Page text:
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A nightmare for others

A dream for one architect, a nightmare for the over 1,000 people who have signed the petition telling the OSFS to find another location.

Mr. Chomik, maybe your god provides land in a beautiful natural setting for an amphitheatre, but my god provides that land for all living creatures to share and protect.

Kathy Pratt


Fish farms threaten salmon

Open Letter: BC Fish Farms Threaten Wild Salmon Runs: DFO Confirms Potential HSMI Disease
Dear Minister Tootoo,
The First Nations Leadership Council (FNLC) calls on the Government of British Columbia and Canada to recognize the extreme risk to which their promotion of the BC finfish aquaculture industry presents to not only the pristine coastal BC environment but to already critically low wild salmon runs on which many British Columbians rely.
The May 20, 2016 Department of Fisheries and Oceans Canada (DFO) new release, titled “Potential Diagnosis of Heart and Skeletal Muscle Inflammation in Atlantic Salmon at BC Fish Farm”, announced that DFO’s Dr. Kristi Miller has diagnose a potential Heart and Skeletal Muscle Inflammation (HSMI) in farmed Atlantic salmon samples collected from a BC aquaculture facility in 2013-14. 
Critically, the virus known to be associated with this disease, Piscine Reovirus (PRV), is widespread and often devastating to the salmon farming industry, and by proximity presents a significant threat to wild salmon populations. Salmon infected with PRV are physically stunted, with muscles so weakened that they have trouble swimming or even pumping blood. Often fatal, outbreaks of this disease have followed the aquaculture industry around the world and have now been observed in wild fish, suggesting that farmed fish are interacting with wild salmon and are infecting already-dwindling wild stocks. The potential threat of this virus to BC salmon can no longer be ignored.
In the 2015 Alexandra Morton v. Minister of Fisheries and Oceans and Marine Harvest Canada INC., 2015, Mr. Justice Rennie concluded that the weight of evidence conducted by international and credible scientific bodies, suggests that PRV is causally linked to HSMI, and that it would be unreasonable to not expect HSMI to appear in PRV infected BC farmed salmon. As a result, infected fish pose a significant risk to both wild and farmed salmon in BC and thus should not be placed in ocean-net pens until we reach clearer scientific understanding of the risks infected farmed salmon pose to wild salmon stocks.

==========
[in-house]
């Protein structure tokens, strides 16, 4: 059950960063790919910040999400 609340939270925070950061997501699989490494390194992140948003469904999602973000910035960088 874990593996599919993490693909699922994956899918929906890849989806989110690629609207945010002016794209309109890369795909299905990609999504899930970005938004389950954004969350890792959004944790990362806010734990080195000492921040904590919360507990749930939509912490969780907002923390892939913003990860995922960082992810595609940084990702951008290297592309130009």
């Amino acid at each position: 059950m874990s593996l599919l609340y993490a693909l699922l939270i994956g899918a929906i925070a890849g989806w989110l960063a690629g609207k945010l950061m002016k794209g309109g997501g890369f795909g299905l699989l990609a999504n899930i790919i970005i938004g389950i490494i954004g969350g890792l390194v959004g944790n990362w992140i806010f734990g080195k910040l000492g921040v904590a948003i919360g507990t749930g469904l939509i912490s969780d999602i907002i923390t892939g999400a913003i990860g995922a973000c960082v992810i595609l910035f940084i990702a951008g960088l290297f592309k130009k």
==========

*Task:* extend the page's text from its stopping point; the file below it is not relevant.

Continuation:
These seemingly glaring warnings have been mirrored by the principles and recommendations of the 2009 Cohen Commission of Inquiry into the Decline of Sockeye Salmon in the Fraser River, one of which concluded that a moratorium be placed on the expansion of aquaculture industry and the limitation of existing licences to a renewal period of one year pending a comprehensive scientific analysis of the impact salmon farms have on wild salmon stocks. Thereafter, if salmon farms are determined to pose more than a minimal risk of serious harm to wild salmon stocks, those farms should cease operations.
The FNLC is extremely disappointed in the previous Conservative government’s decisions; despite numerous attempts to draw government’s attention to the critical nature of these issues, DFO has made little progress in enacting the principles of Cohen, and continue to place our wild salmon stocks at extreme risk by allowing the granting of multi-year salmon farm licences in BC, in direct conflict with the recommendations of Cohen. DFO must work with First Nations in BC to enact the principles of Cohen and to effectively protect our wild salmon.
Wild salmon are integral to many First Nations’ cultures, well-being and livelihood, and the protection of our wild salmon stocks is equally integral to the economic and environmental sustainability of the province and country as a whole. 
This year, only an estimated two million sockeye have returned to the Fraser River, far short of the more than six million predicted in preseason forecasts, with an even further dramatic collapse of the pink salmon fishery, with only an estimated five million fish returning when more than 14 million have been forecast. 
Immediate action must be taken to safeguard and protect our wild salmon for the benefit of all British Columbians and Canadians. The principles of the Cohen Inquiry must be respected. A moratorium on the expansion of all finfish aquaculture ventures along the BC coast needs to be implemented until further evidence is gathered on the negative impacts these installations have on our wild salmon. 
The FNLC supports the work of DFO’s Dr. Kristi Miller and urges the Government of Canada to expand her work coast wide and further encourages the support of programs focused on ecosystem research and habitat restoration such as the Pacific Salmon Foundation’s (PSF) Salish Sea Project.
Critically First Nations need to be a part of the picture, in order to achieve certainty on the impacts salmon farms have on our communities we must develop First Nations capacity to pursue independent interval sampling to be analysed through such genomic tests as Dr. Miller’s.